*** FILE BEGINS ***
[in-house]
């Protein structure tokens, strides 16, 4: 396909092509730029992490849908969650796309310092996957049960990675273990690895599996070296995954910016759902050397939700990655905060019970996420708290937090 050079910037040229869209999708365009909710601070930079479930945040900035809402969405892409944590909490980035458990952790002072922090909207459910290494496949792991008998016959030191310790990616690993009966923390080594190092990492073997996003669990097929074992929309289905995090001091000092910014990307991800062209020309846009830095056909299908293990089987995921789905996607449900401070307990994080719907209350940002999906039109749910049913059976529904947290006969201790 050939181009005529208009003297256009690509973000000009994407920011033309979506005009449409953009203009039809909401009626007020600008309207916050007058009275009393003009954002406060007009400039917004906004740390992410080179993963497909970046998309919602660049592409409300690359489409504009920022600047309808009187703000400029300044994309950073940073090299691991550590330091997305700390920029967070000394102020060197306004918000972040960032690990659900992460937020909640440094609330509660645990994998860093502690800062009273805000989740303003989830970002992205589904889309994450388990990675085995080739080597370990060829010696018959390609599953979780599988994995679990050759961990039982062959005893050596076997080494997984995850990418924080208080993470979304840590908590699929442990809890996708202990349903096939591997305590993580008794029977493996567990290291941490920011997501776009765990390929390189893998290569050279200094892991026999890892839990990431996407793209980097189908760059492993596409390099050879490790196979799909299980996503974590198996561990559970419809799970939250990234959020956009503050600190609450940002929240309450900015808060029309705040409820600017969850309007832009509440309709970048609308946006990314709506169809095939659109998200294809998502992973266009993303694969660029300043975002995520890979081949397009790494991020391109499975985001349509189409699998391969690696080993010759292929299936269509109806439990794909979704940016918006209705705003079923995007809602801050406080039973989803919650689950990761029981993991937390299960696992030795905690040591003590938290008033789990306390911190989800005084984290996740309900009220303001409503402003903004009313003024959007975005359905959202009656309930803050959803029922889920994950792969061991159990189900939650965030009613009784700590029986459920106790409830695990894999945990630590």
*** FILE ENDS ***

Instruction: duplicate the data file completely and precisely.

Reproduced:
[in-house]
């Protein structure tokens, strides 16, 4: 396909092509730029992490849908969650796309310092996957049960990675273990690895599996070296995954910016759902050397939700990655905060019970996420708290937090 050079910037040229869209999708365009909710601070930079479930945040900035809402969405892409944590909490980035458990952790002072922090909207459910290494496949792991008998016959030191310790990616690993009966923390080594190092990492073997996003669990097929074992929309289905995090001091000092910014990307991800062209020309846009830095056909299908293990089987995921789905996607449900401070307990994080719907209350940002999906039109749910049913059976529904947290006969201790 050939181009005529208009003297256009690509973000000009994407920011033309979506005009449409953009203009039809909401009626007020600008309207916050007058009275009393003009954002406060007009400039917004906004740390992410080179993963497909970046998309919602660049592409409300690359489409504009920022600047309808009187703000400029300044994309950073940073090299691991550590330091997305700390920029967070000394102020060197306004918000972040960032690990659900992460937020909640440094609330509660645990994998860093502690800062009273805000989740303003989830970002992205589904889309994450388990990675085995080739080597370990060829010696018959390609599953979780599988994995679990050759961990039982062959005893050596076997080494997984995850990418924080208080993470979304840590908590699929442990809890996708202990349903096939591997305590993580008794029977493996567990290291941490920011997501776009765990390929390189893998290569050279200094892991026999890892839990990431996407793209980097189908760059492993596409390099050879490790196979799909299980996503974590198996561990559970419809799970939250990234959020956009503050600190609450940002929240309450900015808060029309705040409820600017969850309007832009509440309709970048609308946006990314709506169809095939659109998200294809998502992973266009993303694969660029300043975002995520890979081949397009790494991020391109499975985001349509189409699998391969690696080993010759292929299936269509109806439990794909979704940016918006209705705003079923995007809602801050406080039973989803919650689950990761029981993991937390299960696992030795905690040591003590938290008033789990306390911190989800005084984290996740309900009220303001409503402003903004009313003024959007975005359905959202009656309930803050959803029922889920994950792969061991159990189900939650965030009613009784700590029986459920106790409830695990894999945990630590």